Cagney’s last ride
Cagney was far from a Western specialist, and indeed wasn’t very good in them. He had only done two, the pretty ropey The Oklahoma Kid back in 1939 (when, at 40 he was already a bit anno domini for Kid parts) and, the year before Tribute, Paramount’s Run for Cover, which was uninspired at best despite direction by Nicholas Ray. In Tribute Cagney did his best to be Tracy, all domineering and all, but his diminutive stature and machine-gun Eastern diction didn’t help. Still, it was the best Western Cagney did. And he was good when beating up Stephen McNally. “I fight dirty,” he says, and he proceeds to use mostly his elbows, to great effect.
Cagney does his tough rancher act
There were other casting changes. Irene Papas, in her Hollywood debut, replaced Grace Kelly – which was a good thing. Kelly would have been all glacial and blonde, whereas Papas managed to bring to the part of the sultry Jocasta a feisty Katy Jurado vibe. And second billed Don Dubbins, 28 but playing a boy, replaced Robert Francis (tragically killed in a plane crash days after the start of shooting) in the juvenile lead and first-person voiceover. Dubbins was a Cagney protégé who would appear in two big pictures with Jimmy that year, this one, which came out in March, and These Wilder Years, released in August. New Yorker Dubbins is OK (he plays an Eastern greenhorn so he could get away with it) and his narration provides a slight Vengeance Valley feel to the movie, no bad thing obviously.
Youth is captivated by glam ex-saloon gal
The good news is that some excellent Western character actors were recruited to be ranch hands: Chubby Johnson as Baldy, Royal Dano as Abe and a rail-thin Lee Van Cleef as Fats. Always a pleasure to see them. McNally plays another ranch hand, McNulty. McNally, McNulty, tomarto tomayto. He woos the fair Jocasta and is fired for his pains, then joining forces with the rustlers. McNally, you will know, was James Stewart’s ne’er-do-well brother in Winchester ’73 in 1950 and went on to lead in three Universal Westerns, so he had some Western pedigree.
It was done in bright EastmanColor and CinemaScope, and DP Robert Surtees, one of the greats, did a wonderful job on the Colorado locations. The vast majority was shot outside, in stunning scenery, and there were only two short MGM back-projection close-up shots (which disfigured so many of their Westerns). It was very well done, and there was clearly plenty of budget available. I love the work of the Surteeses, père et fils, and visually Tribute to a Bad Man is the equal of both Escape from Fort Bravo (Robert) or even possibly Pale Rider (Bruce). It is said that Surtees delayed the grim hanging scene four days, waiting to get just the ominous lighting he wanted. And it worked.
The story opens in 1875 with young Steve Miller, a naïve grocer’s clerk from Pennsylvania, riding west from Laramie, coming across rancher Jeremy Rodock defending himself from rustlers, and the young man digs a bullet out of Rodock’s back, earning his gratitude and a job. Rodock is one of those ranchers who rules the whole valley – in fact the only name the place bears is ‘Mr Jeremy Rodock’s Valley’. Steve soon discovers that his new employer is as hard as nails and has a very short way with horse rustlers. The sensitive youth is affrighted but gradually hardens.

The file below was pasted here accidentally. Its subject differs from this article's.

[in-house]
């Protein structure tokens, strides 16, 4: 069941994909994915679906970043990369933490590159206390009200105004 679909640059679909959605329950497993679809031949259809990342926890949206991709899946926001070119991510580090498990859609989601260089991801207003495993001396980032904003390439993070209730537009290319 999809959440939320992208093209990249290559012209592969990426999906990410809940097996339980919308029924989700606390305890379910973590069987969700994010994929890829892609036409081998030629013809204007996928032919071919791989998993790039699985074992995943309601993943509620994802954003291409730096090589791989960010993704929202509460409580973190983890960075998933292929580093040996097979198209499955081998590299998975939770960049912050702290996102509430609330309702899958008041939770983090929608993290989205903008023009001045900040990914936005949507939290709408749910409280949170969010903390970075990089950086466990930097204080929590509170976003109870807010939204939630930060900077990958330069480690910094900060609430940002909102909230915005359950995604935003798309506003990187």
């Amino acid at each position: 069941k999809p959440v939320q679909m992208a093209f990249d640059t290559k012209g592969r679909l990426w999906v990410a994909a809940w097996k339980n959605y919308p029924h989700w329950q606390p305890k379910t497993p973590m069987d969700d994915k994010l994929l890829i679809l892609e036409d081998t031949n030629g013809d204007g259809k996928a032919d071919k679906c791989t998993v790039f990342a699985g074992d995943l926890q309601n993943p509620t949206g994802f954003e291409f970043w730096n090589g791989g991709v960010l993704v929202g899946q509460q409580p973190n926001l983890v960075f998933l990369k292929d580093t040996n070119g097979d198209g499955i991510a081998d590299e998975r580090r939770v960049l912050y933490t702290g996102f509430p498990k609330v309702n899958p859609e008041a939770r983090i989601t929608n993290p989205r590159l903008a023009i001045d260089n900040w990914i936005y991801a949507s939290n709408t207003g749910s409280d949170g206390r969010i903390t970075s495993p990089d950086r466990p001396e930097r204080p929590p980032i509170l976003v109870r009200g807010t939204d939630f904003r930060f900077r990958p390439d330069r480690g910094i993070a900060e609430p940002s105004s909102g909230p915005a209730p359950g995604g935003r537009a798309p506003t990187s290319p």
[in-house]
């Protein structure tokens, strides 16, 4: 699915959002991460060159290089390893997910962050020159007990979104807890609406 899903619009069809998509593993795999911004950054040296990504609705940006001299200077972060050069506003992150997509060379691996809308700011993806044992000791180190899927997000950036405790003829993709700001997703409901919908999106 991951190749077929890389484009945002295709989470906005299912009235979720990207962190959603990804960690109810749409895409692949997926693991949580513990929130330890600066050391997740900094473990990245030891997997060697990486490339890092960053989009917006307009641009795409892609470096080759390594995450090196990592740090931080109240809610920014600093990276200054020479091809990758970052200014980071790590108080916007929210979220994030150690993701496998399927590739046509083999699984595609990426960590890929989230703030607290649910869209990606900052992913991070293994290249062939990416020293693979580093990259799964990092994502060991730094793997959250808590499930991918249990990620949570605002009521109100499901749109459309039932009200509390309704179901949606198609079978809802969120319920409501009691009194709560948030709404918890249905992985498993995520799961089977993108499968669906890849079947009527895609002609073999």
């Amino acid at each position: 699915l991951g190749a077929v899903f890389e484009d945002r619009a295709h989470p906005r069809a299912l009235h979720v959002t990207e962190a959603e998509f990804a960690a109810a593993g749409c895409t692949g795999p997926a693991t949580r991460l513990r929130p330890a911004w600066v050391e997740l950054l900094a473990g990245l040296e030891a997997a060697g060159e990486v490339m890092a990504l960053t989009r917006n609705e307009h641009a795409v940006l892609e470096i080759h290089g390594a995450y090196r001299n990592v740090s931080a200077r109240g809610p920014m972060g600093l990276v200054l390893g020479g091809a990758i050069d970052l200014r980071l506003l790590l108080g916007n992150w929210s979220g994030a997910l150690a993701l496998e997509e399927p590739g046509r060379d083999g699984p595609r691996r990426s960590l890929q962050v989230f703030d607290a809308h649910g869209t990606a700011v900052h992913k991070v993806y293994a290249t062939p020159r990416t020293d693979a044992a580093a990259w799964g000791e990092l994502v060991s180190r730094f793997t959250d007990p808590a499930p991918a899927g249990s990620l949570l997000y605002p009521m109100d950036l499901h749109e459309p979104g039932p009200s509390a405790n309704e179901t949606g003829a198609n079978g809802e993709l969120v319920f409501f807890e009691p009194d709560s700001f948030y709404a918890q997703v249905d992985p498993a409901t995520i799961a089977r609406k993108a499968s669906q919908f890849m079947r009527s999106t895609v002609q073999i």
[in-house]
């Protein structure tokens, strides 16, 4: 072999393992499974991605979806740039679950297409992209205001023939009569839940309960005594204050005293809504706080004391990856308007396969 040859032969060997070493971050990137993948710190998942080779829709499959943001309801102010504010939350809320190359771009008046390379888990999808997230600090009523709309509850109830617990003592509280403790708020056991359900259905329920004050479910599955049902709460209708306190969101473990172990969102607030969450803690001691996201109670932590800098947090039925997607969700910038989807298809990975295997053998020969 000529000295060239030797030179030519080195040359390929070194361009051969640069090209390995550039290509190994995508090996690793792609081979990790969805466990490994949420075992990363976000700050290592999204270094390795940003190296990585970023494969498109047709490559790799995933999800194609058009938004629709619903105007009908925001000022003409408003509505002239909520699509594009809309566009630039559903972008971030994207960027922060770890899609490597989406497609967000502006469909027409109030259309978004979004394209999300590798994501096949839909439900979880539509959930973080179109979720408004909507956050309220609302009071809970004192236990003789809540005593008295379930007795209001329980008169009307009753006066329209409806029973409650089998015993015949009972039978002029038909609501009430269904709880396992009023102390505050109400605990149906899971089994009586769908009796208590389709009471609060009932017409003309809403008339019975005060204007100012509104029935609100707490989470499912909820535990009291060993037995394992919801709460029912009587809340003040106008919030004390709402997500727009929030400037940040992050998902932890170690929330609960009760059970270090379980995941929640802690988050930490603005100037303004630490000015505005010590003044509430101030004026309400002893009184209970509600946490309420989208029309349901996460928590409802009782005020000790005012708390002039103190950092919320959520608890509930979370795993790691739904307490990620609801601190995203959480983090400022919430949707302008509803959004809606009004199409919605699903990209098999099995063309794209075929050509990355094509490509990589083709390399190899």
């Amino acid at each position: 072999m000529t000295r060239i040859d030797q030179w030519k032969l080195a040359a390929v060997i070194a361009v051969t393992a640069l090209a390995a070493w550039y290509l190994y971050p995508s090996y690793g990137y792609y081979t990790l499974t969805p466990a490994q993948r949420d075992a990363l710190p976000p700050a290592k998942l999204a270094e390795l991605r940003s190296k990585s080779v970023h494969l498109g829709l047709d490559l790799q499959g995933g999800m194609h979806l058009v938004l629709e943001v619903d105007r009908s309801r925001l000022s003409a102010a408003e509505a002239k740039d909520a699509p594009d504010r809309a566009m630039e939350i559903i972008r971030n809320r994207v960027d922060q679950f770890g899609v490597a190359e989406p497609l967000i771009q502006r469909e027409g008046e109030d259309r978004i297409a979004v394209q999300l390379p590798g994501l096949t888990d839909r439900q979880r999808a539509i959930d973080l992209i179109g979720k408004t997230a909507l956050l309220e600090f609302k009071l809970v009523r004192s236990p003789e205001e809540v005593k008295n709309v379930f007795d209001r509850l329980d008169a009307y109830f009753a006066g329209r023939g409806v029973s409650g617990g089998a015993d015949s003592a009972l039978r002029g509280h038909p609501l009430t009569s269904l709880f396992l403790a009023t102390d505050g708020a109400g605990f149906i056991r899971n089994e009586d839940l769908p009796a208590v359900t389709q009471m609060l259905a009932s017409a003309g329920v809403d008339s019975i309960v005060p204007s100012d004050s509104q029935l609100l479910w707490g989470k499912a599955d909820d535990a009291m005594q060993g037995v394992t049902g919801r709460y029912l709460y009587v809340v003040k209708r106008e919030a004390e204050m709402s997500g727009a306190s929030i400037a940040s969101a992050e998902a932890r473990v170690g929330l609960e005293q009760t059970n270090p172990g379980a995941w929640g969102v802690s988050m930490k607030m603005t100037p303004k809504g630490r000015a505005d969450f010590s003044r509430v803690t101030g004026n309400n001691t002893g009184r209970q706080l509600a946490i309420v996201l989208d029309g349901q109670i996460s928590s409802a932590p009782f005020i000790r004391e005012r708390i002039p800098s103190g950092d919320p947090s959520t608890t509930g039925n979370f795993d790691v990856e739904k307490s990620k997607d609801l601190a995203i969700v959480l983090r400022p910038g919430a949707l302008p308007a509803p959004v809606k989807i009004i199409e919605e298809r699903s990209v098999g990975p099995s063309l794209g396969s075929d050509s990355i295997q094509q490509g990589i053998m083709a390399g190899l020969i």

Colorado standing in (beautifully) for Wyoming
There is a definite The Virginian tone to the whole picture – the Wyoming setting and even the young character’s name, Steve, attest to that. The hanging of the rustler they catch is suitably grim, and the same arguments are put forward – that there is no formal law enforcement anywhere around and the law of the rope is the only effective way to maintain order.
“We’re livin’ in the middle of nowhere. Two hundred miles from any kind of law and order. Except for what I built myself. Ever since I started – and this you don’t know – I’ve been badgered, skunked, bitten out and bushwhacked by thieves from everywhere. And now, one of my men’s been killed. I find my horses, I find the killer. If I find the killer, I hang him. I gotta keep my own reckoning, Jo. It’s the way I built my life and half the transportation of the West.”
Of course in The Virginian it is Steve who is hanged. Here, it is the young Steve who is offended by the lynching rather than the sweetheart, but back at the ranch Jocasta too is revolted by the deed. Indeed, she plans to leave.
Questions are also raised of the difference between punishment, revenge and even torture.
One of the rustlers, Barjac, is James Griffith, so that’s good. I always thought he was excellent in Westerns.
There’s a good attempt to describe the realities of the cowboy’s life. “Never a chance for a family, or a home. In ten years, you’re gonna’ be like them – a nobody on a horse. That’s what a wrangler is, a nobody on a horse. With bad teeth, broken bones, double hernia, and lice.” This is source writer Jack Schaefer coming through, and the theme prefigures Monte Walsh (published 1963). The screenplay was written up from Schaefer’s short story by Michael Blankfort, who had contributed to Broken Arrow.
There’s a slight Jubal feel to the picture, especially concerning the jealousy of the rancher towards possible lovers of his beautiful companion (Columbia’s Jubal came out the month after), though director Robert Wise, famous for the likes of West Side Story and The Sound of Music, did not have the Western track (or trail) record of Jubal’s director. Wise was actually very talented (as the wonderful Blood on the Moon showed) and it’s a pity he didn’t do more Westerns, but he despised the genre generally. Poor fool.
Rodock’s conversion to decency and gentleness is not entirely plausible and the ending is slightly cloying. Still, all in all, Tribute to a Bad Man is a perfectly acceptable Western, Cagney’s best by quite a long way and an honest contributor to the psychological/family/coming-of-age/ranch genre.